Fashion Histry Of Different Eras

ETHICAL FASHION AND OUR STYLE

ETHICAL FASHION
Ethical fashion can be defined as the production of textile items with a conscience. With the concept of social responsibility gaining ground, corporate all over the world are recognizing the importance of environment protection and ethical business. Fashion houses are no exclusion. More and more fashion designers and textile producers are determined to produce goods that do not harm the environment and are cruelty-free. Ethical issues in fashion are emerging.
The production of cotton entails the use of a large amount of pesticides, which is harmful to the environment and to people. Pesticide poisoning can lead to symptoms such as headaches, tremors, nausea, depression, seizures, loss of consciousness, and, in some extreme cases, death. Empty pesticide containers are sometimes reused, which again leads to serious ill effects on the health of the people using such containers. The use of poisonous pesticides leads to air, water and soil pollution. Apart from the pests, pesticides also cause the death of other small animals and birds consuming them accidentally.

Another serious ethical issue that arises in the fashion industry is the issue of cruelty to animals. The cruelty to animals behind the preparation of a fur coat has been brought to light time and again by animal rights activists. The pain caused to the animals while trapping them and extracting their fur is unthinkable. Similarly, a tremendous amount of suffering is caused to animals in extracting wool and leather, which goes into the preparation of fashionable shawls and boots.

Ethical Issues in a Fashion Business:

The fashion industry has complex connections to many other fields, including manufacturing, advertising, and production of raw materials, transportation and retailing. The wonderful profits that stand to be made in the fashion industry create the attraction to engage in unethical behavior. When producers, manufacturers, models or consumers are being broken or treated unfairly, fashion executives have an ethical responsibility to change the fashion.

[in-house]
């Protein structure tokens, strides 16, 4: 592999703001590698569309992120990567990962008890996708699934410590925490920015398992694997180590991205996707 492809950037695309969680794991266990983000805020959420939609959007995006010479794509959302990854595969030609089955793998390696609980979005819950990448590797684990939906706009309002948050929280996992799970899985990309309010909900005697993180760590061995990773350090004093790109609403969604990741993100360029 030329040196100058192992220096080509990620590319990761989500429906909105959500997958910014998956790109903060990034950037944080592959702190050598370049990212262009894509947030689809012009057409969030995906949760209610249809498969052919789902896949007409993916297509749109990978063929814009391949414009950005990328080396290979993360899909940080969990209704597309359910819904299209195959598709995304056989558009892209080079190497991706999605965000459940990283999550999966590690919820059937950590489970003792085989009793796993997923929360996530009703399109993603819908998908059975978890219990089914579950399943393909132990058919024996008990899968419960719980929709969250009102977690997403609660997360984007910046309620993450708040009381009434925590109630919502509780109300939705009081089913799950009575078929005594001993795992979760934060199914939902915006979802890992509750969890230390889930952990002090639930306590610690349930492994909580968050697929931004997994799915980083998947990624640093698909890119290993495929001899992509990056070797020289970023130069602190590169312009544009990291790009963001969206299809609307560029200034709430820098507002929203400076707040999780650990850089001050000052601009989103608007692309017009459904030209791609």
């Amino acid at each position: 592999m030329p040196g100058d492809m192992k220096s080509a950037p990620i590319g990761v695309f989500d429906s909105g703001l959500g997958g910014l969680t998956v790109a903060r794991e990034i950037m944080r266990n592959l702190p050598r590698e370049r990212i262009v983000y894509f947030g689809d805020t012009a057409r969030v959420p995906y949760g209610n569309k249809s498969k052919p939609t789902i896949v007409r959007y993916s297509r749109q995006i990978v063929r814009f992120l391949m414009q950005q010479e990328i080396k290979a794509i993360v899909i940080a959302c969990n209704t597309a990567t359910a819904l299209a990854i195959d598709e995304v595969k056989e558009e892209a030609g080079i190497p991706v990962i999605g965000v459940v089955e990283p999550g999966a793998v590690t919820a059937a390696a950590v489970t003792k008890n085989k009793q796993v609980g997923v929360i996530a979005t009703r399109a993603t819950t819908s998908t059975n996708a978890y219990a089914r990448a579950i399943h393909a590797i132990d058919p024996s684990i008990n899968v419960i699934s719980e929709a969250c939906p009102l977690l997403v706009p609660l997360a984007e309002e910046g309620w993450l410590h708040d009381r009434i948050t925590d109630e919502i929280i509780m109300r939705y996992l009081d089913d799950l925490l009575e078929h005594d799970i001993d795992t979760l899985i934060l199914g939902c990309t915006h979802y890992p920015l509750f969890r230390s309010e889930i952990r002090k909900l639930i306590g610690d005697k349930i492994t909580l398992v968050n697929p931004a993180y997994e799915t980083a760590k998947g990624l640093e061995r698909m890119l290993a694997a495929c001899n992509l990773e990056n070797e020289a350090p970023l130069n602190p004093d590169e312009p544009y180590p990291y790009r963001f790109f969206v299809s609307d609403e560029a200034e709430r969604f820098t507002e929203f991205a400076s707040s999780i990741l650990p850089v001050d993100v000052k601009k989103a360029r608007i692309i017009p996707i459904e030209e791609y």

Body Image:

Practically all of the models who represent fashion houses are abnormally thin, in keeping with the perceived aesthetic preferences of the public. This focus on extreme thinness in women has been blamed for eating disorders and poor body image among some women whose bodies don’t conform to this idealized image.

Fur:

Fashions that use real animal fur support the fur industry, which is infamous for its inhumane treatment of animals. Fur is acquired either by trapping wild animals and skinning them or by raising animals domestically for their fur.

Cultures:

In their ongoing search for new, different and exciting looks, fashion designers sometimes borrow elements of foreign cultures. Some original members of these cultures don’t appreciate this practice, and blame designers of cultural appropriation.
Consumption:

Bringing out a new line of clothing every year encourages fashion enthusiasts to buy new clothes that they don’t really need. While some people see this as harmless or as a boon to the economy, others believe that it encourages mindless consumerism.
Environment:

The materials, transportation and production that are involved in the fashion industry all have an impact on the environment. Many unreal materials are consequent from petroleum, while many more natural materials are grown on land that could be used for food production.
Advertising:

According to critics, advertising seduces people into buying things that they don’t need, rather than merely informing them of a product’s availability. Advertising and fashion are closely related, and they both encourage people to consume as much as possible. New fashions are widely advertised as better than whatever came before.
Inequality:

A large part of the appeal of expensive, fashionable clothing is that it’s selected. The vast majority of people can’t afford to buy it, so it grants a level of status and glamor to those who can.